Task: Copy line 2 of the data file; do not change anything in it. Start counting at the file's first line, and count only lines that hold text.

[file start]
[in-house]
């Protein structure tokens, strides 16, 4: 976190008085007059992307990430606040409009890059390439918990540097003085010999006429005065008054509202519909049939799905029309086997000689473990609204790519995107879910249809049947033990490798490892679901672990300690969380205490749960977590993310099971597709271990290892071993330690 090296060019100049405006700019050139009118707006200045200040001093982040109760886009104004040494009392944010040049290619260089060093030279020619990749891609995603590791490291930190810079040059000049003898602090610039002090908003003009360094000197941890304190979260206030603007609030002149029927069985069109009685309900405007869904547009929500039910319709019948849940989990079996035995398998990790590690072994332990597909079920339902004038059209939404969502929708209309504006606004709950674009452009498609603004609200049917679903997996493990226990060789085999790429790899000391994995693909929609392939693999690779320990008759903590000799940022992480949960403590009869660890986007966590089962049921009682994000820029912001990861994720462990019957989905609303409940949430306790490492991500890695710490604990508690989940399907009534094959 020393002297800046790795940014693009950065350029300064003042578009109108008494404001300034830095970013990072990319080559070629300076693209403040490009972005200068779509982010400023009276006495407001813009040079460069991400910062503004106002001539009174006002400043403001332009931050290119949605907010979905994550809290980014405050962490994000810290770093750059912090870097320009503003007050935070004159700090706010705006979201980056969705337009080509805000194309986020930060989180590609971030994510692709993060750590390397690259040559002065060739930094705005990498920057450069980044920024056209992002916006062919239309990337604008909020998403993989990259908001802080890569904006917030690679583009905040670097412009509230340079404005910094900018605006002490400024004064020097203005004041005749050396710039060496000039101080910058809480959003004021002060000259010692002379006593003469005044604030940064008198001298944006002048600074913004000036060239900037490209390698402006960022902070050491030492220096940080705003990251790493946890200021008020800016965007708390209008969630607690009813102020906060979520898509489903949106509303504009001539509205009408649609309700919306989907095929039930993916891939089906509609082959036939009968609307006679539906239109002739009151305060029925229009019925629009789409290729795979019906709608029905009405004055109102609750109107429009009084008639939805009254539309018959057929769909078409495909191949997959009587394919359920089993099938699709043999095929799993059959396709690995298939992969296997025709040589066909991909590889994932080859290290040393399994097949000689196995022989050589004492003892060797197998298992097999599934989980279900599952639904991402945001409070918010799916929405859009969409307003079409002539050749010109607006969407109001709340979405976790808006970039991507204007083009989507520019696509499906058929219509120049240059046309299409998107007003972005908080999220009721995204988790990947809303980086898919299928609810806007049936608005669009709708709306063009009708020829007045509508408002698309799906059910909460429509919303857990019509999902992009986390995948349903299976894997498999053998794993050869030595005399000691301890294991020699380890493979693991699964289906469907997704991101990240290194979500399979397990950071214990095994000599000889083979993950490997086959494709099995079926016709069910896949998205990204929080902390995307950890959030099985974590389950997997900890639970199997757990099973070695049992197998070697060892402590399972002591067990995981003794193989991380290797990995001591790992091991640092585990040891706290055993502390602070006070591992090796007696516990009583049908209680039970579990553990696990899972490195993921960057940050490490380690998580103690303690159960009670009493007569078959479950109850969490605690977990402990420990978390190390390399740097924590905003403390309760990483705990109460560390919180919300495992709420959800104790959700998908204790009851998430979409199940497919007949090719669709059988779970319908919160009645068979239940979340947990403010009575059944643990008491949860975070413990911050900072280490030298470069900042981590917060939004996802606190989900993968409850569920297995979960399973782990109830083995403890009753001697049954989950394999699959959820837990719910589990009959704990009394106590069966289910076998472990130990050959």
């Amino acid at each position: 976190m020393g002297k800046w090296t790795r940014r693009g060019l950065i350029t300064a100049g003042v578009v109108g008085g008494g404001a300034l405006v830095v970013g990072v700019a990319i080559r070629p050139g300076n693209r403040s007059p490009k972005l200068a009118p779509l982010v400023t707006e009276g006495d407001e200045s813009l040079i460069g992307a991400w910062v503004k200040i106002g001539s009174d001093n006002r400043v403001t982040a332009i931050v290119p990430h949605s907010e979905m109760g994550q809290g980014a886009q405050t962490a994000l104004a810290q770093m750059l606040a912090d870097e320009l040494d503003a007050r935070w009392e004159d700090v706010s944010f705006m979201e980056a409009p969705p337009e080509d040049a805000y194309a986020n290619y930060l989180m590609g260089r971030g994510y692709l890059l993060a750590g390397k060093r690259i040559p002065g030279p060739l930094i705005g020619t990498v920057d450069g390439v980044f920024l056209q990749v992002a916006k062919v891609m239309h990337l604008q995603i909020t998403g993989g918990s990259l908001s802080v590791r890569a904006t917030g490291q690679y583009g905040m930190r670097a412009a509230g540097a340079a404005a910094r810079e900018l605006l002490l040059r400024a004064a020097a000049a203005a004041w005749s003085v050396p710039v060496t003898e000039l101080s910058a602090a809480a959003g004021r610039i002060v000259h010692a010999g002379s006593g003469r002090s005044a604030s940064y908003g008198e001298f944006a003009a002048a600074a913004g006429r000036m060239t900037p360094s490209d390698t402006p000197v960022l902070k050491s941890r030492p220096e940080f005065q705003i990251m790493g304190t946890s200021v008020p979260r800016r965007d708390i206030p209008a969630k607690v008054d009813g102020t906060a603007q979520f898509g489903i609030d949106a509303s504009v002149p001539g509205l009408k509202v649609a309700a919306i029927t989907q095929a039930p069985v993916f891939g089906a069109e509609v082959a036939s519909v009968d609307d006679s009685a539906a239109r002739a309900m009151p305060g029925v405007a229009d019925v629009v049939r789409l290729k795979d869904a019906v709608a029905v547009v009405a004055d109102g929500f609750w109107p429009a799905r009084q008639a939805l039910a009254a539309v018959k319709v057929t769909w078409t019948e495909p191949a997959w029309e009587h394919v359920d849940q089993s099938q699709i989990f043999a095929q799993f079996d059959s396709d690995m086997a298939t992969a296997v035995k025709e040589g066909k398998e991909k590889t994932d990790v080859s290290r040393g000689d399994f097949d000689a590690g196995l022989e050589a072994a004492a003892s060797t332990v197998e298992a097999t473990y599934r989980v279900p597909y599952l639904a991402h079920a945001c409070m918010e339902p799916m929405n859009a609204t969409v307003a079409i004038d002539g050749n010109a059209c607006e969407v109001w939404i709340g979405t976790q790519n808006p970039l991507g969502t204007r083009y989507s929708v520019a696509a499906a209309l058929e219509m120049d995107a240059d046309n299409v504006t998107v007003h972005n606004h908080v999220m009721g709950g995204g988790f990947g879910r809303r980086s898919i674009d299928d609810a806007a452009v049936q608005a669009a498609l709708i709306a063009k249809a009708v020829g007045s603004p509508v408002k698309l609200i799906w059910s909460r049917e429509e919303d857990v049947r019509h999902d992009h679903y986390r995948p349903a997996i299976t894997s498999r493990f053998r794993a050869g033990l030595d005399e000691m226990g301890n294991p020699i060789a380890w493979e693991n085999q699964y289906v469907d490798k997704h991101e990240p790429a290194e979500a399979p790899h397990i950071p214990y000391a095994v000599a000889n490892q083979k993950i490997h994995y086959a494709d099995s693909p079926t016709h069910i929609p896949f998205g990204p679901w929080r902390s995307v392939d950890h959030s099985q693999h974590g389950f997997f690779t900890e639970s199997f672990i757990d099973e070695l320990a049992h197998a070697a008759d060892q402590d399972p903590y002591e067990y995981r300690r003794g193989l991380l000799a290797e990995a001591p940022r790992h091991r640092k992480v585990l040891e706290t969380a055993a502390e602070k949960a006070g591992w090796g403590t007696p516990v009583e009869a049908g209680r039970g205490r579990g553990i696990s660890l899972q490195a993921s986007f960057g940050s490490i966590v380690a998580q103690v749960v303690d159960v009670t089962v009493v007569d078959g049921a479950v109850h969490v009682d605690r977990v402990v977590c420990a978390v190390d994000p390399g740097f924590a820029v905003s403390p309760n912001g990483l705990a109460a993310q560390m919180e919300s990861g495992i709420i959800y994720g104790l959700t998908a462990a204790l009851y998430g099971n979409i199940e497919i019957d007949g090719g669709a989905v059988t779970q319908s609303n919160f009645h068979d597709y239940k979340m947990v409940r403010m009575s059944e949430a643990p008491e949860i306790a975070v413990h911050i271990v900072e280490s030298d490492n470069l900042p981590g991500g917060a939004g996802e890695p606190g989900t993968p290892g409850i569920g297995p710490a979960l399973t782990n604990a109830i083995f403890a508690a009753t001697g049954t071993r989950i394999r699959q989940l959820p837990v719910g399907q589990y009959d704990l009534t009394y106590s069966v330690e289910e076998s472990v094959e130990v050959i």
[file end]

């Protein structure tokens, strides 16, 4: 976190008085007059992307990430606040409009890059390439918990540097003085010999006429005065008054509202519909049939799905029309086997000689473990609204790519995107879910249809049947033990490798490892679901672990300690969380205490749960977590993310099971597709271990290892071993330690 090296060019100049405006700019050139009118707006200045200040001093982040109760886009104004040494009392944010040049290619260089060093030279020619990749891609995603590791490291930190810079040059000049003898602090610039002090908003003009360094000197941890304190979260206030603007609030002149029927069985069109009685309900405007869904547009929500039910319709019948849940989990079996035995398998990790590690072994332990597909079920339902004038059209939404969502929708209309504006606004709950674009452009498609603004609200049917679903997996493990226990060789085999790429790899000391994995693909929609392939693999690779320990008759903590000799940022992480949960403590009869660890986007966590089962049921009682994000820029912001990861994720462990019957989905609303409940949430306790490492991500890695710490604990508690989940399907009534094959 020393002297800046790795940014693009950065350029300064003042578009109108008494404001300034830095970013990072990319080559070629300076693209403040490009972005200068779509982010400023009276006495407001813009040079460069991400910062503004106002001539009174006002400043403001332009931050290119949605907010979905994550809290980014405050962490994000810290770093750059912090870097320009503003007050935070004159700090706010705006979201980056969705337009080509805000194309986020930060989180590609971030994510692709993060750590390397690259040559002065060739930094705005990498920057450069980044920024056209992002916006062919239309990337604008909020998403993989990259908001802080890569904006917030690679583009905040670097412009509230340079404005910094900018605006002490400024004064020097203005004041005749050396710039060496000039101080910058809480959003004021002060000259010692002379006593003469005044604030940064008198001298944006002048600074913004000036060239900037490209390698402006960022902070050491030492220096940080705003990251790493946890200021008020800016965007708390209008969630607690009813102020906060979520898509489903949106509303504009001539509205009408649609309700919306989907095929039930993916891939089906509609082959036939009968609307006679539906239109002739009151305060029925229009019925629009789409290729795979019906709608029905009405004055109102609750109107429009009084008639939805009254539309018959057929769909078409495909191949997959009587394919359920089993099938699709043999095929799993059959396709690995298939992969296997025709040589066909991909590889994932080859290290040393399994097949000689196995022989050589004492003892060797197998298992097999599934989980279900599952639904991402945001409070918010799916929405859009969409307003079409002539050749010109607006969407109001709340979405976790808006970039991507204007083009989507520019696509499906058929219509120049240059046309299409998107007003972005908080999220009721995204988790990947809303980086898919299928609810806007049936608005669009709708709306063009009708020829007045509508408002698309799906059910909460429509919303857990019509999902992009986390995948349903299976894997498999053998794993050869030595005399000691301890294991020699380890493979693991699964289906469907997704991101990240290194979500399979397990950071214990095994000599000889083979993950490997086959494709099995079926016709069910896949998205990204929080902390995307950890959030099985974590389950997997900890639970199997757990099973070695049992197998070697060892402590399972002591067990995981003794193989991380290797990995001591790992091991640092585990040891706290055993502390602070006070591992090796007696516990009583049908209680039970579990553990696990899972490195993921960057940050490490380690998580103690303690159960009670009493007569078959479950109850969490605690977990402990420990978390190390390399740097924590905003403390309760990483705990109460560390919180919300495992709420959800104790959700998908204790009851998430979409199940497919007949090719669709059988779970319908919160009645068979239940979340947990403010009575059944643990008491949860975070413990911050900072280490030298470069900042981590917060939004996802606190989900993968409850569920297995979960399973782990109830083995403890009753001697049954989950394999699959959820837990719910589990009959704990009394106590069966289910076998472990130990050959």